A House committee held off on any changes to a bill providing big cuts across most state agencies to give lawmakers and the public more time to review the deal. This came even as the panel, the House Appropriations and Finance Committee, approved a bill to shift capital outlay funds for infrastructure projects and another to sweep unused reserves to the general fund to shore up the state’s large budget deficit. While the amendment to deepen some cuts, and halt others, did not go forward it will likely be the structure for a version to be heard on the House floor, as early as Monday. The proposal on the bill to cut spending would have deepened cuts for many state agencies. The committee amended the Senate bill that provided spending cuts to cut most state agencies by 5.5 percent instead of the 5 percent in the original Senate version.
The House voted overwhelmingly to expand the state’s three strikes law to include more crimes to count towards the penalty that would result in life in prison after nearly three hours of debate. Three criminal convictions on certain crime would result in a life sentence if this bill becomes law. The bill, which passed the House 49-14, would need to pass the Senate in identical form to make it to the governor’s desk. The Senate did not pass a similar bill during the regular session. The House amended the bill to remove some crimes that were included in the bill as originally introduced.
By the second day of the special session, the Senate has gone home, the House is setting themselves up to start looking at budget fixes and everyone is pointing fingers and placing blame. It seems both Democrats and Republicans are using similar arguments to discredit the other side. House Majority Leader Nate Gentry, R-Albuquerque, told reporters that he was disappointed to find out that the Senate adjourned before hearing any of the House Republican’s crime bills. “It shows an incredible disservice to the people of the state of New Mexico, as well as just a lack of basic dignity that the Senate would close up shop and go home,” Gentry said. Both Senate and House Democrats have continually criticized Gov. Susana MArtinez and Republican lawmakers for pushing criminal penalty increases and reinstating the death penalty during the special session, which is often used to fix state money problems.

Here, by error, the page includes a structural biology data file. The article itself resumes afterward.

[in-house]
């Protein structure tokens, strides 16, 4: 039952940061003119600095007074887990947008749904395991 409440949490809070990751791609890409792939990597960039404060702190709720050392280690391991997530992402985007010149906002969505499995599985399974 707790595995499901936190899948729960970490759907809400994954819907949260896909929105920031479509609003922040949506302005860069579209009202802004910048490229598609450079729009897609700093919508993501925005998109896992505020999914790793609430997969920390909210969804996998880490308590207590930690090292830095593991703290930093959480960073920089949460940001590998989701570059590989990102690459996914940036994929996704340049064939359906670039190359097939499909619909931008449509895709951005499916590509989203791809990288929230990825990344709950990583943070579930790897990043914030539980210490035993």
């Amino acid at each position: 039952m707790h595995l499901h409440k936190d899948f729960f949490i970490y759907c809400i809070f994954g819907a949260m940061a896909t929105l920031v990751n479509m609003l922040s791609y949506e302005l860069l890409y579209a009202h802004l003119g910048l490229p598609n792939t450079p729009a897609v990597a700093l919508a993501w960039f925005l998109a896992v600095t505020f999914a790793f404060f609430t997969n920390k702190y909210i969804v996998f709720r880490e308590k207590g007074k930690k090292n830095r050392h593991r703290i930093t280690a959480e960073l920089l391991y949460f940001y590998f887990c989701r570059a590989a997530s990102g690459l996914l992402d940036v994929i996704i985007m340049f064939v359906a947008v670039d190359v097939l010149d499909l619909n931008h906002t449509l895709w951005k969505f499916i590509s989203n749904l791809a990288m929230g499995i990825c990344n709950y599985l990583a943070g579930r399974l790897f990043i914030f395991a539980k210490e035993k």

Earlier in the day, the House debated a bill that would expand the law commonly known as Baby Brianna’s Law.
The Senate, saying their business was done for the legislative session, passed a number of bills to fix the budget deficit this year and the recently-completed fiscal year that ended on June 30, adjourned sine die. This means the Senators can go home. The state constitution provides that the House would need to stay in session for three days—not including Sundays—to force Senators to come back. The House Appropriations and Finance Committee passed a feed bill that would fund the Legislature during the special session for three days; the Senate passed their own version.
As for the actual budget, the Senate passed eleven bills, including the bill to fund the special session.
The Senate Finance Committee went to work Friday to bridge the gap on the large budget deficits in both the current fiscal year and the recently completed fiscal year. The proposals to close the deficits came from expanding medical marijuana, taxing some internet sales and accelerating the phasing out of the hold-harmless provision for local governments. “If it looks like chaos, that’s what it is,” Senate Finance Committee chair John Arthur Smith, D-Deming, joked at the start of the productive meeting. Another meeting for the bills was scheduled for later Friday evening, with Senate Majority Leader Michael Sanchez saying the full Senate would hear the bills later that night. The committee passed seven bills in all, sending all seven to the Senate floor.